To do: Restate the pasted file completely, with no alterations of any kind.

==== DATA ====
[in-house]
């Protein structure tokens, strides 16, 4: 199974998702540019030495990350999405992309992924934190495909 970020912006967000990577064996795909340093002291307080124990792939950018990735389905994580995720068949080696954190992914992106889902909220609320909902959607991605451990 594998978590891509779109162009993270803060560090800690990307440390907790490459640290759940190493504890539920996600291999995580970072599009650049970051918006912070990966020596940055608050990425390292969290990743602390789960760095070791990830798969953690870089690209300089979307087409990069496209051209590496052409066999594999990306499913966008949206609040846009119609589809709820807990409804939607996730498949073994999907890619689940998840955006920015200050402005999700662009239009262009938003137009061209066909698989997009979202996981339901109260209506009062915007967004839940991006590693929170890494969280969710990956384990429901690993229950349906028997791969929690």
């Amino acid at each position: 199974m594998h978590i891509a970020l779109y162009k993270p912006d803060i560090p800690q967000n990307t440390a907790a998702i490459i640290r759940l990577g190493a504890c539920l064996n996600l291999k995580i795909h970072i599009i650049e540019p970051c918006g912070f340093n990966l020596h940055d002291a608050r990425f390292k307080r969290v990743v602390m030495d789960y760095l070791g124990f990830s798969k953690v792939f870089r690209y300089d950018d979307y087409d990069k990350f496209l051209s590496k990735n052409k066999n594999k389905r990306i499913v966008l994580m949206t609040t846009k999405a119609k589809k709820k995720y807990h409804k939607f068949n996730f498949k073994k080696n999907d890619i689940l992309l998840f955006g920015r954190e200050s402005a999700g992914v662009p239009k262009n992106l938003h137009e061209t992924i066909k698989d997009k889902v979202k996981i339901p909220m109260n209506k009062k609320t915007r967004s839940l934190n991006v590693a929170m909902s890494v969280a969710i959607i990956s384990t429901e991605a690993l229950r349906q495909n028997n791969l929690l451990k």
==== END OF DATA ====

[in-house]
């Protein structure tokens, strides 16, 4: 199974998702540019030495990350999405992309992924934190495909 970020912006967000990577064996795909340093002291307080124990792939950018990735389905994580995720068949080696954190992914992106889902909220609320909902959607991605451990 594998978590891509779109162009993270803060560090800690990307440390907790490459640290759940190493504890539920996600291999995580970072599009650049970051918006912070990966020596940055608050990425390292969290990743602390789960760095070791990830798969953690870089690209300089979307087409990069496209051209590496052409066999594999990306499913966008949206609040846009119609589809709820807990409804939607996730498949073994999907890619689940998840955006920015200050402005999700662009239009262009938003137009061209066909698989997009979202996981339901109260209506009062915007967004839940991006590693929170890494969280969710990956384990429901690993229950349906028997791969929690």
């Amino acid at each position: 199974m594998h978590i891509a970020l779109y162009k993270p912006d803060i560090p800690q967000n990307t440390a907790a998702i490459i640290r759940l990577g190493a504890c539920l064996n996600l291999k995580i795909h970072i599009i650049e540019p970051c918006g912070f340093n990966l020596h940055d002291a608050r990425f390292k307080r969290v990743v602390m030495d789960y760095l070791g124990f990830s798969k953690v792939f870089r690209y300089d950018d979307y087409d990069k990350f496209l051209s590496k990735n052409k066999n594999k389905r990306i499913v966008l994580m949206t609040t846009k999405a119609k589809k709820k995720y807990h409804k939607f068949n996730f498949k073994k080696n999907d890619i689940l992309l998840f955006g920015r954190e200050s402005a999700g992914v662009p239009k262009n992106l938003h137009e061209t992924i066909k698989d997009k889902v979202k996981i339901p909220m109260n209506k009062k609320t915007r967004s839940l934190n991006v590693a929170m909902s890494v969280a969710i959607i990956s384990t429901e991605a690993l229950r349906q495909n028997n791969l929690l451990k």